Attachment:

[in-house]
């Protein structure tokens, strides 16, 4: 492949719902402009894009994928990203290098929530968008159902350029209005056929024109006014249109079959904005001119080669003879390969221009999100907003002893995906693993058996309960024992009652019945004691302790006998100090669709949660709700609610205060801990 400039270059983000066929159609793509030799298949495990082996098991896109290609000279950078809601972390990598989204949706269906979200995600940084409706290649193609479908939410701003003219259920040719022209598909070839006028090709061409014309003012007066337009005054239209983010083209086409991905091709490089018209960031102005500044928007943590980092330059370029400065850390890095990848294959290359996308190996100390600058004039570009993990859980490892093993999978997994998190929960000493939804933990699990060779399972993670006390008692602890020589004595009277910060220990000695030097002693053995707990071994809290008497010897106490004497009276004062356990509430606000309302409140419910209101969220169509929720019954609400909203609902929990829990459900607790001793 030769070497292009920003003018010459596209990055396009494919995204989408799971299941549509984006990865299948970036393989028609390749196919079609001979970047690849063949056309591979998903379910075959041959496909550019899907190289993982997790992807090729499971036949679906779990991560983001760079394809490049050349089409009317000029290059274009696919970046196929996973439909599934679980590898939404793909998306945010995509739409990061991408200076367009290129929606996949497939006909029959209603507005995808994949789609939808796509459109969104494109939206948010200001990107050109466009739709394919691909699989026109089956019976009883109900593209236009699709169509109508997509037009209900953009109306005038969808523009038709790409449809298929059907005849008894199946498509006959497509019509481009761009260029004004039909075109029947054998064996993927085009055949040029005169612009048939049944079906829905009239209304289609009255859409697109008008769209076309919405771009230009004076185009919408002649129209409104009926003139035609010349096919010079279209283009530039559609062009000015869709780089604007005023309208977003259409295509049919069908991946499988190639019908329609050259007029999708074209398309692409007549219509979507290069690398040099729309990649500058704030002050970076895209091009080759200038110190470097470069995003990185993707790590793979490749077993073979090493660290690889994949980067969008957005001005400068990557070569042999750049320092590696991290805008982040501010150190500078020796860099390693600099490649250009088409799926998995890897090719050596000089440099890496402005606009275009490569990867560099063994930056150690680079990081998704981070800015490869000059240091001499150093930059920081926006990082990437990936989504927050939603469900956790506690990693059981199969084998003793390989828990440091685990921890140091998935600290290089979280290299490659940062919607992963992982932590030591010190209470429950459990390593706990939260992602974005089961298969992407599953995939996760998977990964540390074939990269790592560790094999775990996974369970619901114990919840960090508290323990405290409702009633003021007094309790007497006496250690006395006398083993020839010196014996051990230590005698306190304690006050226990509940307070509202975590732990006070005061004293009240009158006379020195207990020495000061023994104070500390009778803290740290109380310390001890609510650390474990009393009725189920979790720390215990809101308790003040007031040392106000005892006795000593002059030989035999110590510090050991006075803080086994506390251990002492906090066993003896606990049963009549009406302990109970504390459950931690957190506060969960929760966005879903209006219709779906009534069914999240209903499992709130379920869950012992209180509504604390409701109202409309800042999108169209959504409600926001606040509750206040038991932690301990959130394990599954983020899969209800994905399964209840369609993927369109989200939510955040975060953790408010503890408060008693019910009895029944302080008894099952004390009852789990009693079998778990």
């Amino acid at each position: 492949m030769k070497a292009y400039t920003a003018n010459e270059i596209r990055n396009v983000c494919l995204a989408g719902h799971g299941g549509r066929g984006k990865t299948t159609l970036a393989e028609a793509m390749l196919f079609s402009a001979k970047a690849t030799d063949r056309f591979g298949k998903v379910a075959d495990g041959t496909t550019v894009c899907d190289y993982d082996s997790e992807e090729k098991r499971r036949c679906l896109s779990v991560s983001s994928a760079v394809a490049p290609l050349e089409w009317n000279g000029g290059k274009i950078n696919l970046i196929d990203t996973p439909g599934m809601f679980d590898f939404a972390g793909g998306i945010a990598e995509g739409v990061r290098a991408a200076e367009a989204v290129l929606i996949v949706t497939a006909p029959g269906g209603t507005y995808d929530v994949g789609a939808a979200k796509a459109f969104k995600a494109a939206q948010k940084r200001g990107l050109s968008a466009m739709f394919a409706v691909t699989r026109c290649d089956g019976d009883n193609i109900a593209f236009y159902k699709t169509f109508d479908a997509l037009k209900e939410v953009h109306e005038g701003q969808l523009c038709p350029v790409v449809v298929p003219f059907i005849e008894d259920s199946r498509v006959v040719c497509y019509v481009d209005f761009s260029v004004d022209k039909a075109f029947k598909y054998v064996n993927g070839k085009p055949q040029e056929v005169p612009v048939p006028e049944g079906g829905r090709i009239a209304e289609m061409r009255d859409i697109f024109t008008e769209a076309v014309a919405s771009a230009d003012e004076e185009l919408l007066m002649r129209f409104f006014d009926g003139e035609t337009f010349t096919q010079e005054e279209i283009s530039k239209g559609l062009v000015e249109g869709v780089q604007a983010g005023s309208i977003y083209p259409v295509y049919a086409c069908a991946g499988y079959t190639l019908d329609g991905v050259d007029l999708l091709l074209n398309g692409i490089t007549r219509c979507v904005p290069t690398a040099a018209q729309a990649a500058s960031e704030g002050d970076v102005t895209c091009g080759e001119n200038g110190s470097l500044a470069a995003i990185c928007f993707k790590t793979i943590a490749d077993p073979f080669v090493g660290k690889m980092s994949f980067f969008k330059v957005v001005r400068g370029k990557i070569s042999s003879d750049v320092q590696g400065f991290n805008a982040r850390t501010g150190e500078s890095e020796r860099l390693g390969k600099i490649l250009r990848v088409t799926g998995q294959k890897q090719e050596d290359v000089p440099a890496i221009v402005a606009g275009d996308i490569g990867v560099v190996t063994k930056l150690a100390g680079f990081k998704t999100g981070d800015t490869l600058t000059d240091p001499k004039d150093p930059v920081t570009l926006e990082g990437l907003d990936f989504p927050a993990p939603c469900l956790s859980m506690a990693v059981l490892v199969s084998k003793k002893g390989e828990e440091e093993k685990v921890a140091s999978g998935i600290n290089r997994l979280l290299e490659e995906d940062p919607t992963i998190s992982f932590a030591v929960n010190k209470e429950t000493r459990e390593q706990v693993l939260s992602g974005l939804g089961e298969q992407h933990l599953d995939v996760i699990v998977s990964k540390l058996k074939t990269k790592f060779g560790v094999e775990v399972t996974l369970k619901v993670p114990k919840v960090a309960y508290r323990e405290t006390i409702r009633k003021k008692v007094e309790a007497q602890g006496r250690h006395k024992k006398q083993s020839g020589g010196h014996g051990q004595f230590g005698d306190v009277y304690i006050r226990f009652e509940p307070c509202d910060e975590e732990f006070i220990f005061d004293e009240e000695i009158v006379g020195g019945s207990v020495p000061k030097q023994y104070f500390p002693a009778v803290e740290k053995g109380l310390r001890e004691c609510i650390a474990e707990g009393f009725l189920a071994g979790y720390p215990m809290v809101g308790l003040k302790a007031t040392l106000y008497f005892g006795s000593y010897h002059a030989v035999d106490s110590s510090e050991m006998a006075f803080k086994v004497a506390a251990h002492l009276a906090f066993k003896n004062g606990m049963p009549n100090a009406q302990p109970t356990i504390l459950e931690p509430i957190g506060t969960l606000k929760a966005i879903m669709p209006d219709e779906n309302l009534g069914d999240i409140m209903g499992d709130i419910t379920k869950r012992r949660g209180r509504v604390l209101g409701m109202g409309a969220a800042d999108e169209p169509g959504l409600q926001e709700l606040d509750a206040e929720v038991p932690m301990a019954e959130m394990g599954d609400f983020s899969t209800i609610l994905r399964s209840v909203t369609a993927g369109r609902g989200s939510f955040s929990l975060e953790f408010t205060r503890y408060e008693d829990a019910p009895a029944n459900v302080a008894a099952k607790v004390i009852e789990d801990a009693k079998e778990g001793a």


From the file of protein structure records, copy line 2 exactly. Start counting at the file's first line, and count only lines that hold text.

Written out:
């Protein structure tokens, strides 16, 4: 492949719902402009894009994928990203290098929530968008159902350029209005056929024109006014249109079959904005001119080669003879390969221009999100907003002893995906693993058996309960024992009652019945004691302790006998100090669709949660709700609610205060801990 400039270059983000066929159609793509030799298949495990082996098991896109290609000279950078809601972390990598989204949706269906979200995600940084409706290649193609479908939410701003003219259920040719022209598909070839006028090709061409014309003012007066337009005054239209983010083209086409991905091709490089018209960031102005500044928007943590980092330059370029400065850390890095990848294959290359996308190996100390600058004039570009993990859980490892093993999978997994998190929960000493939804933990699990060779399972993670006390008692602890020589004595009277910060220990000695030097002693053995707990071994809290008497010897106490004497009276004062356990509430606000309302409140419910209101969220169509929720019954609400909203609902929990829990459900607790001793 030769070497292009920003003018010459596209990055396009494919995204989408799971299941549509984006990865299948970036393989028609390749196919079609001979970047690849063949056309591979998903379910075959041959496909550019899907190289993982997790992807090729499971036949679906779990991560983001760079394809490049050349089409009317000029290059274009696919970046196929996973439909599934679980590898939404793909998306945010995509739409990061991408200076367009290129929606996949497939006909029959209603507005995808994949789609939808796509459109969104494109939206948010200001990107050109466009739709394919691909699989026109089956019976009883109900593209236009699709169509109508997509037009209900953009109306005038969808523009038709790409449809298929059907005849008894199946498509006959497509019509481009761009260029004004039909075109029947054998064996993927085009055949040029005169612009048939049944079906829905009239209304289609009255859409697109008008769209076309919405771009230009004076185009919408002649129209409104009926003139035609010349096919010079279209283009530039559609062009000015869709780089604007005023309208977003259409295509049919069908991946499988190639019908329609050259007029999708074209398309692409007549219509979507290069690398040099729309990649500058704030002050970076895209091009080759200038110190470097470069995003990185993707790590793979490749077993073979090493660290690889994949980067969008957005001005400068990557070569042999750049320092590696991290805008982040501010150190500078020796860099390693600099490649250009088409799926998995890897090719050596000089440099890496402005606009275009490569990867560099063994930056150690680079990081998704981070800015490869000059240091001499150093930059920081926006990082990437990936989504927050939603469900956790506690990693059981199969084998003793390989828990440091685990921890140091998935600290290089979280290299490659940062919607992963992982932590030591010190209470429950459990390593706990939260992602974005089961298969992407599953995939996760998977990964540390074939990269790592560790094999775990996974369970619901114990919840960090508290323990405290409702009633003021007094309790007497006496250690006395006398083993020839010196014996051990230590005698306190304690006050226990509940307070509202975590732990006070005061004293009240009158006379020195207990020495000061023994104070500390009778803290740290109380310390001890609510650390474990009393009725189920979790720390215990809101308790003040007031040392106000005892006795000593002059030989035999110590510090050991006075803080086994506390251990002492906090066993003896606990049963009549009406302990109970504390459950931690957190506060969960929760966005879903209006219709779906009534069914999240209903499992709130379920869950012992209180509504604390409701109202409309800042999108169209959504409600926001606040509750206040038991932690301990959130394990599954983020899969209800994905399964209840369609993927369109989200939510955040975060953790408010503890408060008693019910009895029944302080008894099952004390009852789990009693079998778990």